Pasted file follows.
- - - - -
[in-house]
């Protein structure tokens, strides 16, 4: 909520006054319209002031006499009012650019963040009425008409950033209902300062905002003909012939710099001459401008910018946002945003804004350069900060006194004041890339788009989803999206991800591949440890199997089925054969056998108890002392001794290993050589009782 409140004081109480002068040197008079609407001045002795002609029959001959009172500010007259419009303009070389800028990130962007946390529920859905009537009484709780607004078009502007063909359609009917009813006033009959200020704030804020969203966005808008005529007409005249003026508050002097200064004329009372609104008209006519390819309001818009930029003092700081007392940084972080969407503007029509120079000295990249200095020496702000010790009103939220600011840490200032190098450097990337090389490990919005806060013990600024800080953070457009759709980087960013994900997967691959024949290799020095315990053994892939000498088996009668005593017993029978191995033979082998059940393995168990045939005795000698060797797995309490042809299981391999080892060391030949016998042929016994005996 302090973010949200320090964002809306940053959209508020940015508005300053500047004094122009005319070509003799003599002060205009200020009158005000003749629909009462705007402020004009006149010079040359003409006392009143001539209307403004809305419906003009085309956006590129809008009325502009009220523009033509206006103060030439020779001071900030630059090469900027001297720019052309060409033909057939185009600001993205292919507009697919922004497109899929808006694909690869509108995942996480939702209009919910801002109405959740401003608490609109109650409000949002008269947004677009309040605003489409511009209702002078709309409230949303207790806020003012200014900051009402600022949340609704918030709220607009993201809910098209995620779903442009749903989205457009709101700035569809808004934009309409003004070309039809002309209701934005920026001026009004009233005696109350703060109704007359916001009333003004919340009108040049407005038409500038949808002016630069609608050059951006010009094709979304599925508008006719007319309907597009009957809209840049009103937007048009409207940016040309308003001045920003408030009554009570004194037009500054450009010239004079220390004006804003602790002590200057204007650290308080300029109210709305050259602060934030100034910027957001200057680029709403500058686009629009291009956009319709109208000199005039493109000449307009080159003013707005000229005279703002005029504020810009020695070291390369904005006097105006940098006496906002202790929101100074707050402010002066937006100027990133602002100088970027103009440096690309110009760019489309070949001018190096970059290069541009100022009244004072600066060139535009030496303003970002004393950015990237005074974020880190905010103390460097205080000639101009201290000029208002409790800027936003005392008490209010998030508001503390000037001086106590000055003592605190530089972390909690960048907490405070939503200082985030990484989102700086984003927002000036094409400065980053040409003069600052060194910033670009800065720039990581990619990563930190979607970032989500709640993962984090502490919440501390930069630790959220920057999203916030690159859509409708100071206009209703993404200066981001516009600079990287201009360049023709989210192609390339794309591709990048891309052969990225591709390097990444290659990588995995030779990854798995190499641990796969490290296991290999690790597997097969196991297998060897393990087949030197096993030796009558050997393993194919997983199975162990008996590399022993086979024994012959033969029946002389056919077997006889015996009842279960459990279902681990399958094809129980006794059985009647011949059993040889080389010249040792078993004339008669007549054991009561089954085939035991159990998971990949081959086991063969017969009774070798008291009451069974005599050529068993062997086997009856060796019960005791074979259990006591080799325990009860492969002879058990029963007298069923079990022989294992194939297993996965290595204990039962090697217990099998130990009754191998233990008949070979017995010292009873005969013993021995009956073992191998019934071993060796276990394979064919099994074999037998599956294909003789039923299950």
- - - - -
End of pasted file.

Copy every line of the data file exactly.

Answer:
[in-house]
């Protein structure tokens, strides 16, 4: 909520006054319209002031006499009012650019963040009425008409950033209902300062905002003909012939710099001459401008910018946002945003804004350069900060006194004041890339788009989803999206991800591949440890199997089925054969056998108890002392001794290993050589009782 409140004081109480002068040197008079609407001045002795002609029959001959009172500010007259419009303009070389800028990130962007946390529920859905009537009484709780607004078009502007063909359609009917009813006033009959200020704030804020969203966005808008005529007409005249003026508050002097200064004329009372609104008209006519390819309001818009930029003092700081007392940084972080969407503007029509120079000295990249200095020496702000010790009103939220600011840490200032190098450097990337090389490990919005806060013990600024800080953070457009759709980087960013994900997967691959024949290799020095315990053994892939000498088996009668005593017993029978191995033979082998059940393995168990045939005795000698060797797995309490042809299981391999080892060391030949016998042929016994005996 302090973010949200320090964002809306940053959209508020940015508005300053500047004094122009005319070509003799003599002060205009200020009158005000003749629909009462705007402020004009006149010079040359003409006392009143001539209307403004809305419906003009085309956006590129809008009325502009009220523009033509206006103060030439020779001071900030630059090469900027001297720019052309060409033909057939185009600001993205292919507009697919922004497109899929808006694909690869509108995942996480939702209009919910801002109405959740401003608490609109109650409000949002008269947004677009309040605003489409511009209702002078709309409230949303207790806020003012200014900051009402600022949340609704918030709220607009993201809910098209995620779903442009749903989205457009709101700035569809808004934009309409003004070309039809002309209701934005920026001026009004009233005696109350703060109704007359916001009333003004919340009108040049407005038409500038949808002016630069609608050059951006010009094709979304599925508008006719007319309907597009009957809209840049009103937007048009409207940016040309308003001045920003408030009554009570004194037009500054450009010239004079220390004006804003602790002590200057204007650290308080300029109210709305050259602060934030100034910027957001200057680029709403500058686009629009291009956009319709109208000199005039493109000449307009080159003013707005000229005279703002005029504020810009020695070291390369904005006097105006940098006496906002202790929101100074707050402010002066937006100027990133602002100088970027103009440096690309110009760019489309070949001018190096970059290069541009100022009244004072600066060139535009030496303003970002004393950015990237005074974020880190905010103390460097205080000639101009201290000029208002409790800027936003005392008490209010998030508001503390000037001086106590000055003592605190530089972390909690960048907490405070939503200082985030990484989102700086984003927002000036094409400065980053040409003069600052060194910033670009800065720039990581990619990563930190979607970032989500709640993962984090502490919440501390930069630790959220920057999203916030690159859509409708100071206009209703993404200066981001516009600079990287201009360049023709989210192609390339794309591709990048891309052969990225591709390097990444290659990588995995030779990854798995190499641990796969490290296991290999690790597997097969196991297998060897393990087949030197096993030796009558050997393993194919997983199975162990008996590399022993086979024994012959033969029946002389056919077997006889015996009842279960459990279902681990399958094809129980006794059985009647011949059993040889080389010249040792078993004339008669007549054991009561089954085939035991159990998971990949081959086991063969017969009774070798008291009451069974005599050529068993062997086997009856060796019960005791074979259990006591080799325990009860492969002879058990029963007298069923079990022989294992194939297993996965290595204990039962090697217990099998130990009754191998233990008949070979017995010292009873005969013993021995009956073992191998019934071993060796276990394979064919099994074999037998599956294909003789039923299950």